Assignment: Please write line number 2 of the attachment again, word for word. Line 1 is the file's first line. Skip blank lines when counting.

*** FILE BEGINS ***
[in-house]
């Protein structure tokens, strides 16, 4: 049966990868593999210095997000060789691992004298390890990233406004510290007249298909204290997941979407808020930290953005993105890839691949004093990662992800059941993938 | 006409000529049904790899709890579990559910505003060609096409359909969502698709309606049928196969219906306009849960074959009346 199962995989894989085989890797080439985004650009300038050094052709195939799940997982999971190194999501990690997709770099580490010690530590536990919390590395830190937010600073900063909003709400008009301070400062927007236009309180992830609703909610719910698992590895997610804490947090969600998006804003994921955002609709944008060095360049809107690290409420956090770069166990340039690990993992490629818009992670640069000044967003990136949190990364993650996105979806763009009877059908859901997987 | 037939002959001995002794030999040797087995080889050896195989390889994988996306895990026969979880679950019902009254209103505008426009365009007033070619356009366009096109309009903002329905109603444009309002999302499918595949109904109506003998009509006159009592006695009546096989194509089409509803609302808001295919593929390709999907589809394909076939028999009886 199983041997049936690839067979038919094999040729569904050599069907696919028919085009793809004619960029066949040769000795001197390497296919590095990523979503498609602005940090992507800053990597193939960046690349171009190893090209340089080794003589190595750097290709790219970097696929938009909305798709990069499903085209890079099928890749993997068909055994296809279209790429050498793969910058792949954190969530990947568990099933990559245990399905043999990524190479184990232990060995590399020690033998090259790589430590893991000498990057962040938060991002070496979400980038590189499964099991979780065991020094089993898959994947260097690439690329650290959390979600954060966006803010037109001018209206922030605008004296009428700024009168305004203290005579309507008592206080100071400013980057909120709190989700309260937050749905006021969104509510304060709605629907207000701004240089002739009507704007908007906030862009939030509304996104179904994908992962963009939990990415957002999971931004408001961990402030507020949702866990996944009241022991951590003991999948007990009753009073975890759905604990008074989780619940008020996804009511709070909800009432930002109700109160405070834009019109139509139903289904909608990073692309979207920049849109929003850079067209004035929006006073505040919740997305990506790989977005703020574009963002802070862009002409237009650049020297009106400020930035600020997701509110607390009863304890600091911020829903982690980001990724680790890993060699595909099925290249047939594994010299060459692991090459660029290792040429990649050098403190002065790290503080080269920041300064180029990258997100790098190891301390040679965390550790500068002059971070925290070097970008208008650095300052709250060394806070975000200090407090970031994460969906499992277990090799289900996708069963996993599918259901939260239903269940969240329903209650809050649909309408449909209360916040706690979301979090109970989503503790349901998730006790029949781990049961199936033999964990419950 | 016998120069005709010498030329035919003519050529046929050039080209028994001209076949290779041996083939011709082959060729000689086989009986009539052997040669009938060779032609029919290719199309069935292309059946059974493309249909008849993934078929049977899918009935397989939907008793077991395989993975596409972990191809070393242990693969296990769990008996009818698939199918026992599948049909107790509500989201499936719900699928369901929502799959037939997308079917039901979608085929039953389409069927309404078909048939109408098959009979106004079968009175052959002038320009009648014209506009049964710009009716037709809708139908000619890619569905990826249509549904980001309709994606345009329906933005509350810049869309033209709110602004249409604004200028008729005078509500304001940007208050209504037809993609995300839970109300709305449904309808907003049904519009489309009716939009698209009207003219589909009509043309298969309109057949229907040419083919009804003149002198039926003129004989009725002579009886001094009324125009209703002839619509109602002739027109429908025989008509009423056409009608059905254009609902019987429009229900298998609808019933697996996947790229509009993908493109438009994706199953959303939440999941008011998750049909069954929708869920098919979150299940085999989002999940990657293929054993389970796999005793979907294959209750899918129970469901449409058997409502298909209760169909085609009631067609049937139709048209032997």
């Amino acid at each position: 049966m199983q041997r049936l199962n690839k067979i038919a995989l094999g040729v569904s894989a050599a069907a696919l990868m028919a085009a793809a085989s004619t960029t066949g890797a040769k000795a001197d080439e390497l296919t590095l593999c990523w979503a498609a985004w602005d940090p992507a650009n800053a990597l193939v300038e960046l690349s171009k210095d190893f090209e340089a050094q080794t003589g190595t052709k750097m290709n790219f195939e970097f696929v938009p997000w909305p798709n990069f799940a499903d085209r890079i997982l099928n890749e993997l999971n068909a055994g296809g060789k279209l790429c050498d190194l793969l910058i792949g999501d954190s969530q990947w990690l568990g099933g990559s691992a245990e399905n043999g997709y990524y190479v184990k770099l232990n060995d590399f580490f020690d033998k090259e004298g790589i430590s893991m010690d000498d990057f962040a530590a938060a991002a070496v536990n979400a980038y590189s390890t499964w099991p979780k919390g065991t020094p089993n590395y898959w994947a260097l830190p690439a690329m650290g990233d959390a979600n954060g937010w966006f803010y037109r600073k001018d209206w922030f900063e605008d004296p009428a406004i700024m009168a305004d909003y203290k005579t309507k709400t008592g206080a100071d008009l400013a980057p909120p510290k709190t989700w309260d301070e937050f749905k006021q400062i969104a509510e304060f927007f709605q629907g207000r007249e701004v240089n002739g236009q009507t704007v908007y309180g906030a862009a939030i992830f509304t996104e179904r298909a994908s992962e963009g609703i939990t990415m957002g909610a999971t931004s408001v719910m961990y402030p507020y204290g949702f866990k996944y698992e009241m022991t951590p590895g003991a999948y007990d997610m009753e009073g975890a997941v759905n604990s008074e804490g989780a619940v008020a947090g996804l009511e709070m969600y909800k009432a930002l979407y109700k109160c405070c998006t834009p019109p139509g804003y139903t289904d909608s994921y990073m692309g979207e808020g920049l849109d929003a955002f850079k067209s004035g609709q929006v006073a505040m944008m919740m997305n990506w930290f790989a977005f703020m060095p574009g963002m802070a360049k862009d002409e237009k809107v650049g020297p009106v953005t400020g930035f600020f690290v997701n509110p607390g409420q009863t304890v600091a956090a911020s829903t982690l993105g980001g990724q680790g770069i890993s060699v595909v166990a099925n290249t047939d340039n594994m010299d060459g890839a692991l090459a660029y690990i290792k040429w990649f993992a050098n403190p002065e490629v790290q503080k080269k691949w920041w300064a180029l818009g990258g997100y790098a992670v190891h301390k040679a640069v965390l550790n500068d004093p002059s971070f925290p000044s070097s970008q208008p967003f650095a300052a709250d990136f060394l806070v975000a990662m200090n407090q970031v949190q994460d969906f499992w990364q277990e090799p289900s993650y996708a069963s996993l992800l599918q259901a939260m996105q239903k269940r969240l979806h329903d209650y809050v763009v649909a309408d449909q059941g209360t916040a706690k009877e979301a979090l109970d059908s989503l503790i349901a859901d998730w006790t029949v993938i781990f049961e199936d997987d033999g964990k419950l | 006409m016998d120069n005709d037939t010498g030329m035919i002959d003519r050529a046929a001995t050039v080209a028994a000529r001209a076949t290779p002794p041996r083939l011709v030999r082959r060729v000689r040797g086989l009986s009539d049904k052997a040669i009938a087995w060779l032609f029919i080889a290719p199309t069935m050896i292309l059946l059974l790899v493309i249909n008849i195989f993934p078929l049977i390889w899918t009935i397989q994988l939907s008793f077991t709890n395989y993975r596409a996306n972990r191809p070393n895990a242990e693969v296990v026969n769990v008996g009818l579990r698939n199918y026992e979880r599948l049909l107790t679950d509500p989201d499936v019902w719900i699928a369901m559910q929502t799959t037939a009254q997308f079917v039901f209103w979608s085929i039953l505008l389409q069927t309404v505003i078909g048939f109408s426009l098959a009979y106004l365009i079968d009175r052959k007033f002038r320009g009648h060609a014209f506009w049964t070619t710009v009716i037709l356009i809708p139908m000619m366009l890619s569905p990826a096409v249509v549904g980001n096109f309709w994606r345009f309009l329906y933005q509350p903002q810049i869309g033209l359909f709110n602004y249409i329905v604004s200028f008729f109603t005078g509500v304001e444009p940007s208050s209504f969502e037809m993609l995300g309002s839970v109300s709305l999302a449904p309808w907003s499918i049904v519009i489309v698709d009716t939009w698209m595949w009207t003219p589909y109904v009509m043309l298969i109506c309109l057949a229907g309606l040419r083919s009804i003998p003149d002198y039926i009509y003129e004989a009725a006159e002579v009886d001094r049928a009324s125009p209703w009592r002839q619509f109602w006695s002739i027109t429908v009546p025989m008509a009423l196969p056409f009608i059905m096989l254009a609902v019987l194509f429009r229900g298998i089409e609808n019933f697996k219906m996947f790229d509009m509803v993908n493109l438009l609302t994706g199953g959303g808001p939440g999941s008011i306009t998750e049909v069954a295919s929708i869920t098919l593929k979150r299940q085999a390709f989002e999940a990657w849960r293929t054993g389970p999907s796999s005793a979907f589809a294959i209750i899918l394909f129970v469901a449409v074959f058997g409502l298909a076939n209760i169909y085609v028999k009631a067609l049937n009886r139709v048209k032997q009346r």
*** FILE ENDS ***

């Protein structure tokens, strides 16, 4: 049966990868593999210095997000060789691992004298390890990233406004510290007249298909204290997941979407808020930290953005993105890839691949004093990662992800059941993938 | 006409000529049904790899709890579990559910505003060609096409359909969502698709309606049928196969219906306009849960074959009346 199962995989894989085989890797080439985004650009300038050094052709195939799940997982999971190194999501990690997709770099580490010690530590536990919390590395830190937010600073900063909003709400008009301070400062927007236009309180992830609703909610719910698992590895997610804490947090969600998006804003994921955002609709944008060095360049809107690290409420956090770069166990340039690990993992490629818009992670640069000044967003990136949190990364993650996105979806763009009877059908859901997987 | 037939002959001995002794030999040797087995080889050896195989390889994988996306895990026969979880679950019902009254209103505008426009365009007033070619356009366009096109309009903002329905109603444009309002999302499918595949109904109506003998009509006159009592006695009546096989194509089409509803609302808001295919593929390709999907589809394909076939028999009886 199983041997049936690839067979038919094999040729569904050599069907696919028919085009793809004619960029066949040769000795001197390497296919590095990523979503498609602005940090992507800053990597193939960046690349171009190893090209340089080794003589190595750097290709790219970097696929938009909305798709990069499903085209890079099928890749993997068909055994296809279209790429050498793969910058792949954190969530990947568990099933990559245990399905043999990524190479184990232990060995590399020690033998090259790589430590893991000498990057962040938060991002070496979400980038590189499964099991979780065991020094089993898959994947260097690439690329650290959390979600954060966006803010037109001018209206922030605008004296009428700024009168305004203290005579309507008592206080100071400013980057909120709190989700309260937050749905006021969104509510304060709605629907207000701004240089002739009507704007908007906030862009939030509304996104179904994908992962963009939990990415957002999971931004408001961990402030507020949702866990996944009241022991951590003991999948007990009753009073975890759905604990008074989780619940008020996804009511709070909800009432930002109700109160405070834009019109139509139903289904909608990073692309979207920049849109929003850079067209004035929006006073505040919740997305990506790989977005703020574009963002802070862009002409237009650049020297009106400020930035600020997701509110607390009863304890600091911020829903982690980001990724680790890993060699595909099925290249047939594994010299060459692991090459660029290792040429990649050098403190002065790290503080080269920041300064180029990258997100790098190891301390040679965390550790500068002059971070925290070097970008208008650095300052709250060394806070975000200090407090970031994460969906499992277990090799289900996708069963996993599918259901939260239903269940969240329903209650809050649909309408449909209360916040706690979301979090109970989503503790349901998730006790029949781990049961199936033999964990419950 | 016998120069005709010498030329035919003519050529046929050039080209028994001209076949290779041996083939011709082959060729000689086989009986009539052997040669009938060779032609029919290719199309069935292309059946059974493309249909008849993934078929049977899918009935397989939907008793077991395989993975596409972990191809070393242990693969296990769990008996009818698939199918026992599948049909107790509500989201499936719900699928369901929502799959037939997308079917039901979608085929039953389409069927309404078909048939109408098959009979106004079968009175052959002038320009009648014209506009049964710009009716037709809708139908000619890619569905990826249509549904980001309709994606345009329906933005509350810049869309033209709110602004249409604004200028008729005078509500304001940007208050209504037809993609995300839970109300709305449904309808907003049904519009489309009716939009698209009207003219589909009509043309298969309109057949229907040419083919009804003149002198039926003129004989009725002579009886001094009324125009209703002839619509109602002739027109429908025989008509009423056409009608059905254009609902019987429009229900298998609808019933697996996947790229509009993908493109438009994706199953959303939440999941008011998750049909069954929708869920098919979150299940085999989002999940990657293929054993389970796999005793979907294959209750899918129970469901449409058997409502298909209760169909085609009631067609049937139709048209032997």